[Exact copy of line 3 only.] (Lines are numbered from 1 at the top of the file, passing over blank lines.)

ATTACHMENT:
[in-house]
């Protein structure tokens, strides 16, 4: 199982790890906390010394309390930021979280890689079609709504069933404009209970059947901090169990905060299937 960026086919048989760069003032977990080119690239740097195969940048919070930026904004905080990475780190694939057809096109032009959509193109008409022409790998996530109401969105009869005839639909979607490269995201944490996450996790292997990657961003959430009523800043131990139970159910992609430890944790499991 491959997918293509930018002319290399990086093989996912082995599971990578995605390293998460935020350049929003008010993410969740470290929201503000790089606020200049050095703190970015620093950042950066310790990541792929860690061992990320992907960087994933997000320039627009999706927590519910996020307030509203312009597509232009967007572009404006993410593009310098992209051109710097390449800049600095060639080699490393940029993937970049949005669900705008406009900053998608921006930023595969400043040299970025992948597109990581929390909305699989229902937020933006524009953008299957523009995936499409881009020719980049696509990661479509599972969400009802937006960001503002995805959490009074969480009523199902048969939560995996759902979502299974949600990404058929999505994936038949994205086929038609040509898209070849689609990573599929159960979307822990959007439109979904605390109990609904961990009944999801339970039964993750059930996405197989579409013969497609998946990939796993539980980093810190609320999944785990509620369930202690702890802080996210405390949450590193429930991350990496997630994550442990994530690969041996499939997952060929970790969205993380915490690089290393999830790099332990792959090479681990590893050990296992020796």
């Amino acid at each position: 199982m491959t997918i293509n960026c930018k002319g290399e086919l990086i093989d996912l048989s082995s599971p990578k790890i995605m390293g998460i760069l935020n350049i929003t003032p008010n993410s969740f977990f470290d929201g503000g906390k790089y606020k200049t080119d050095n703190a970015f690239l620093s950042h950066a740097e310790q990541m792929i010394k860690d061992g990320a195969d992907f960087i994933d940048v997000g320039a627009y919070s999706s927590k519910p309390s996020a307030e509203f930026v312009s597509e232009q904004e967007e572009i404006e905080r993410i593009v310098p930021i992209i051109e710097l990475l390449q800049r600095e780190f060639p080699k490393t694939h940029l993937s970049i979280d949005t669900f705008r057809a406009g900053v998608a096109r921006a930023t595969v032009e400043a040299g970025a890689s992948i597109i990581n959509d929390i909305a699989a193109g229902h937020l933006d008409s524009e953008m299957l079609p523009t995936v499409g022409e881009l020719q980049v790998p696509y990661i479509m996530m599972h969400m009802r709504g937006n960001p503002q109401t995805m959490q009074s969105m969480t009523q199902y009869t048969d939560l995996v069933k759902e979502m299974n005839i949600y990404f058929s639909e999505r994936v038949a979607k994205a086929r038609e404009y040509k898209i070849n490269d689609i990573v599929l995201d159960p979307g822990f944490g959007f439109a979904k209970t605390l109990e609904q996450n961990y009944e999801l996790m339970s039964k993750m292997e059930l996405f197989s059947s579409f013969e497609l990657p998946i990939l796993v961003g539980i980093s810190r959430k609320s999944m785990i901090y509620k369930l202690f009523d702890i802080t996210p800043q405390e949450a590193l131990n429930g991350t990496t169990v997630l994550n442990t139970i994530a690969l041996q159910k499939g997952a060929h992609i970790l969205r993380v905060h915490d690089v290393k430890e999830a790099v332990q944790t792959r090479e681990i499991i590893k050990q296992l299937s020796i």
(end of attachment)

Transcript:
């Amino acid at each position: 199982m491959t997918i293509n960026c930018k002319g290399e086919l990086i093989d996912l048989s082995s599971p990578k790890i995605m390293g998460i760069l935020n350049i929003t003032p008010n993410s969740f977990f470290d929201g503000g906390k790089y606020k200049t080119d050095n703190a970015f690239l620093s950042h950066a740097e310790q990541m792929i010394k860690d061992g990320a195969d992907f960087i994933d940048v997000g320039a627009y919070s999706s927590k519910p309390s996020a307030e509203f930026v312009s597509e232009q904004e967007e572009i404006e905080r993410i593009v310098p930021i992209i051109e710097l990475l390449q800049r600095e780190f060639p080699k490393t694939h940029l993937s970049i979280d949005t669900f705008r057809a406009g900053v998608a096109r921006a930023t595969v032009e400043a040299g970025a890689s992948i597109i990581n959509d929390i909305a699989a193109g229902h937020l933006d008409s524009e953008m299957l079609p523009t995936v499409g022409e881009l020719q980049v790998p696509y990661i479509m996530m599972h969400m009802r709504g937006n960001p503002q109401t995805m959490q009074s969105m969480t009523q199902y009869t048969d939560l995996v069933k759902e979502m299974n005839i949600y990404f058929s639909e999505r994936v038949a979607k994205a086929r038609e404009y040509k898209i070849n490269d689609i990573v599929l995201d159960p979307g822990f944490g959007f439109a979904k209970t605390l109990e609904q996450n961990y009944e999801l996790m339970s039964k993750m292997e059930l996405f197989s059947s579409f013969e497609l990657p998946i990939l796993v961003g539980i980093s810190r959430k609320s999944m785990i901090y509620k369930l202690f009523d702890i802080t996210p800043q405390e949450a590193l131990n429930g991350t990496t169990v997630l994550n442990t139970i994530a690969l041996q159910k499939g997952a060929h992609i970790l969205r993380v905060h915490d690089v290393k430890e999830a790099v332990q944790t792959r090479e681990i499991i590893k050990q296992l299937s020796i």